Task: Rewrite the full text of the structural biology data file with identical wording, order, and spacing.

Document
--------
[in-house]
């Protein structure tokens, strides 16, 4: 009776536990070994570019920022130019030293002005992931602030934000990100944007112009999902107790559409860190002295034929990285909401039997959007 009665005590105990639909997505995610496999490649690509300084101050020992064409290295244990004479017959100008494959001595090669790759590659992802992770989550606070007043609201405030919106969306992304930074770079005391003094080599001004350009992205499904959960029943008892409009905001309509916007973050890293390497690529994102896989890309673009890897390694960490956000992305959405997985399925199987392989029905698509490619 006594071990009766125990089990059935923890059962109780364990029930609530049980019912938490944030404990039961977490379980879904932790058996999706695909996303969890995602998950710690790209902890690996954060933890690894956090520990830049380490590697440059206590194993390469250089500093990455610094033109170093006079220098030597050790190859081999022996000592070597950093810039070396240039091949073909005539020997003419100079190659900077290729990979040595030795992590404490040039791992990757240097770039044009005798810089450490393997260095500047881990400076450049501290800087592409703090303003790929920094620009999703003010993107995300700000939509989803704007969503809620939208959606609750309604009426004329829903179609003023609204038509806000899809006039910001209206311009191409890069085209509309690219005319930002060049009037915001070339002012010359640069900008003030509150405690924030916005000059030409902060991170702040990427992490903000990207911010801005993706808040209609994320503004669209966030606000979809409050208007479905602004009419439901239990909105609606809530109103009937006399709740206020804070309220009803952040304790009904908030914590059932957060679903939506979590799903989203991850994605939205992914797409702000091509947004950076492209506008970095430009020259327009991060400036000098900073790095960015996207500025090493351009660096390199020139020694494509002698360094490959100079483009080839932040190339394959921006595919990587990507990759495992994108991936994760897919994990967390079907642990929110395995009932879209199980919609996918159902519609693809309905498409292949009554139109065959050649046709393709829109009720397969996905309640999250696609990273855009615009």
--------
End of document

[in-house]
């Protein structure tokens, strides 16, 4: 009776536990070994570019920022130019030293002005992931602030934000990100944007112009999902107790559409860190002295034929990285909401039997959007 009665005590105990639909997505995610496999490649690509300084101050020992064409290295244990004479017959100008494959001595090669790759590659992802992770989550606070007043609201405030919106969306992304930074770079005391003094080599001004350009992205499904959960029943008892409009905001309509916007973050890293390497690529994102896989890309673009890897390694960490956000992305959405997985399925199987392989029905698509490619 006594071990009766125990089990059935923890059962109780364990029930609530049980019912938490944030404990039961977490379980879904932790058996999706695909996303969890995602998950710690790209902890690996954060933890690894956090520990830049380490590697440059206590194993390469250089500093990455610094033109170093006079220098030597050790190859081999022996000592070597950093810039070396240039091949073909005539020997003419100079190659900077290729990979040595030795992590404490040039791992990757240097770039044009005798810089450490393997260095500047881990400076450049501290800087592409703090303003790929920094620009999703003010993107995300700000939509989803704007969503809620939208959606609750309604009426004329829903179609003023609204038509806000899809006039910001209206311009191409890069085209509309690219005319930002060049009037915001070339002012010359640069900008003030509150405690924030916005000059030409902060991170702040990427992490903000990207911010801005993706808040209609994320503004669209966030606000979809409050208007479905602004009419439901239990909105609606809530109103009937006399709740206020804070309220009803952040304790009904908030914590059932957060679903939506979590799903989203991850994605939205992914797409702000091509947004950076492209506008970095430009020259327009991060400036000098900073790095960015996207500025090493351009660096390199020139020694494509002698360094490959100079483009080839932040190339394959921006595919990587990507990759495992994108991936994760897919994990967390079907642990929110395995009932879209199980919609996918159902519609693809309905498409292949009554139109065959050649046709393709829109009720397969996905309640999250696609990273855009615009």